Establishing roots, literally and figuratively 

Bowdoin attended UT again in the 1990s to complete his degree. That time, Bowdoin said LGBTQ+ students on campus met around a tree outside the Texas Union to find a semblance of community.

“The Gay Tree,” as it was called by students at the time, was an informal Gender and Sexuality Center: a place where LGBTQ+ students could belong, Bowdoin said.

“By this time, there were treatments for HIV and AIDS coming around,” Bowdoin said. “The (epidemic) was slowly, very slowly kind of winding down, so there was kind of hope on the horizon, healthwise.”

When Miller attended UT in the early 2000s, he worked as a student assistant at the center and helped to create the Queer Student Alliance, which is now the Queer Trans Student Alliance. In 2006, Miller and other QSA members published a report entitled “The State of Lesbian, Gay, Bisexual, Transgender, Queer Affairs at UT.”

“The QSA report caused a lot of departments to sit up and take notice,” Miller said. “Of not just saying they were allies, but sort of putting their money where their mouth is. Forcing them to think about what are they actively doing that is inclusive of or not inclusive of LGBTQ students.”

In the report, QSA asked for gender-neutral restrooms in all University buildings, updated staff training on the needs of LGBTQ+ students and the formation of a committee of students to advise administration on the needs of LGBTQ+ students.

“…We’re going to keep fighting and we’re not going to give up.”

The students also stressed how important the GSC was for the campus community as a whole and asked for increased funding of the center which at the time, had only two full time staff members.

Adrienne Hunter, radio-television-film, anthropology, and women’s and gender studies senior said when she read the original report a year ago that she noticed that many of the recommendations outlined still aren’t implemented on campus today. The University still does not offer gender-inclusive housing and many buildings on campus don’t have gender neutral bathrooms.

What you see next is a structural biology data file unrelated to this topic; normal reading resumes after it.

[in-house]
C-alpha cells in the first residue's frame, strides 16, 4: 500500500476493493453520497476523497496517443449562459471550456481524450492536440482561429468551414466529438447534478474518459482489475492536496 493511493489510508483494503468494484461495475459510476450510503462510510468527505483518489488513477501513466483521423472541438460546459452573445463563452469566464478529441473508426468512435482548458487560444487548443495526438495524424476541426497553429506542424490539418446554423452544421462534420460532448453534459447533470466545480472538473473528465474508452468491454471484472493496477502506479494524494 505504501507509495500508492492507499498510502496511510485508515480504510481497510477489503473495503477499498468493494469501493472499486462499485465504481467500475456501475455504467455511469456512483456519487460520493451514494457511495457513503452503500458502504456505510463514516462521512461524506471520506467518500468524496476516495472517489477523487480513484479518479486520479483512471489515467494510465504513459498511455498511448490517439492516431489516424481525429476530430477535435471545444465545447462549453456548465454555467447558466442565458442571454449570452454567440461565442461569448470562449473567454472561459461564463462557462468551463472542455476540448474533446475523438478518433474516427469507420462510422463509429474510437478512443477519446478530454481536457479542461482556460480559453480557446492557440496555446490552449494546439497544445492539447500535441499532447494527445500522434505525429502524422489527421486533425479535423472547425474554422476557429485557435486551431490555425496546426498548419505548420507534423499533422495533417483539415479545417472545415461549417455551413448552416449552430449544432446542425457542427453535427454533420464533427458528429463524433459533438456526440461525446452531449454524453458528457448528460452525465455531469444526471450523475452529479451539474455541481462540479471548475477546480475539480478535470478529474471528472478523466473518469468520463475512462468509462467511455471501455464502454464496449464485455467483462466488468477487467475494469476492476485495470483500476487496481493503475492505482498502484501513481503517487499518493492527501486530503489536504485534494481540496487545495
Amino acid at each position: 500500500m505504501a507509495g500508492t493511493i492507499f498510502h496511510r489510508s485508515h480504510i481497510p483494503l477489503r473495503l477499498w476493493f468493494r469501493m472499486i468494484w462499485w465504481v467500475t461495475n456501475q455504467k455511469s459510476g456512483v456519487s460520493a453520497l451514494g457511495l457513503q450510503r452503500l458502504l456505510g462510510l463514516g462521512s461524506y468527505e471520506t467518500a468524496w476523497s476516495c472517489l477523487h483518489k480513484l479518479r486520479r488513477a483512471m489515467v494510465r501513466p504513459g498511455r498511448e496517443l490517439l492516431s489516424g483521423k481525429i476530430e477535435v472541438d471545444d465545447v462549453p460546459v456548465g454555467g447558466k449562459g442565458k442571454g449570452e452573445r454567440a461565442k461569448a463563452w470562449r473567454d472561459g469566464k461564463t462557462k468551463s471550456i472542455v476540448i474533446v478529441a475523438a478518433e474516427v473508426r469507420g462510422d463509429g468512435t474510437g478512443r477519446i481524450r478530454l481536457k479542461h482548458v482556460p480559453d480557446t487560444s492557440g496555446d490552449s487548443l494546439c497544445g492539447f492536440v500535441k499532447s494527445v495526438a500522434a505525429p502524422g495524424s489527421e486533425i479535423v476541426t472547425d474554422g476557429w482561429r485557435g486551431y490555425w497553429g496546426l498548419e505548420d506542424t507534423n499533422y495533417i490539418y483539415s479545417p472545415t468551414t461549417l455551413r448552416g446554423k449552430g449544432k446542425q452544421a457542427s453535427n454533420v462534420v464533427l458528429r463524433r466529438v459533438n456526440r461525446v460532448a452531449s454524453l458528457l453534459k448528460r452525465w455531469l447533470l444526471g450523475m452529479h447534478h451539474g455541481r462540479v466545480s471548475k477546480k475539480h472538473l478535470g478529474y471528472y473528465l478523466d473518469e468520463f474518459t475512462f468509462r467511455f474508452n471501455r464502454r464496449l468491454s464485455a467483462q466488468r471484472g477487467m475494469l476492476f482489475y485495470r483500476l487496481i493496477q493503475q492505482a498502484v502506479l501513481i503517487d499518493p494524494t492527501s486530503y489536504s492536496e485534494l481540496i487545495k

“There were still so many problems that needed to be addressed,” Hunter said. “Given the fact that there were a lot of problems that no longer existed but a lot of new problems, … there could possibly be a need for an updated report.”

Inspired by Miller’s 2006 report, in July of 2020, Hunter and her peers began work on an up-to-date report of LGBTQ+ affairs on campus. The report is set to publish next month and will vouch for increased inclusivity on campus. Along with the report, the team conducted a campus survey to gauge the feelings of students on the state of LGBTQ+ affairs on campus. The survey received over 2,300 responses.

“Overwhelmingly, students are very satisfied with the Gender and Sexuality Center,” Hunter said “That being said, students agree that the Gender and Sexuality Center does not have the space nor the resources that they need to meet the needs of LGBTQ+ students. And that’s a trend that’s seen over and over.”

Hunter said that while visibility for the LGBTQ+ community on campus has grown over time, this visibility is less apparent for trans students in particular, because there is still a stigma associated with being trans.

Psychology sophomore Indigo Giles, said this stigma contributes to the recent anti-trans legislation in the state legislature. They have continued the ongoing fight for LGBTQ+ rights, testifying at the Texas Legislature against multiple anti-transgender student bills.

“Hate is derived from fear and fear is derived from ignorance, so we hate things that we fear and we fear the things that we don’t understand,” Giles said. “A lot of these hateful bills … are directly tied to just a lack of information and a lack of education. If there was more education out there for cis students and cis faculty members, … there wouldn’t be as many of these issues.”

House Bill 25, which restricts trans student athletes from competing in sports as their identified gender, passed in both the House and Senate and was sent to Gov. Greg Abbott’s desk mid-October. Over 30 anti-LGBTQ+ bills filed this year were killed, but Giles said the abundance of anti-trans legislation in this session has caused increased calls to queer suicide and crisis hotlines.

While the University has come a long way since Moore was first hired, she, along with Whalley, Hunter, Giles and other members of the LGBTQ+ community on campus, said equality is still a long way from being achieved.

“No matter what happens, … we’re going to keep fighting and we’re not going to give up,” Giles said. “Partly because, like, what else can you do? But partly because we have each other’s back that much. And we’re not going to let this one setback push us into darkness.”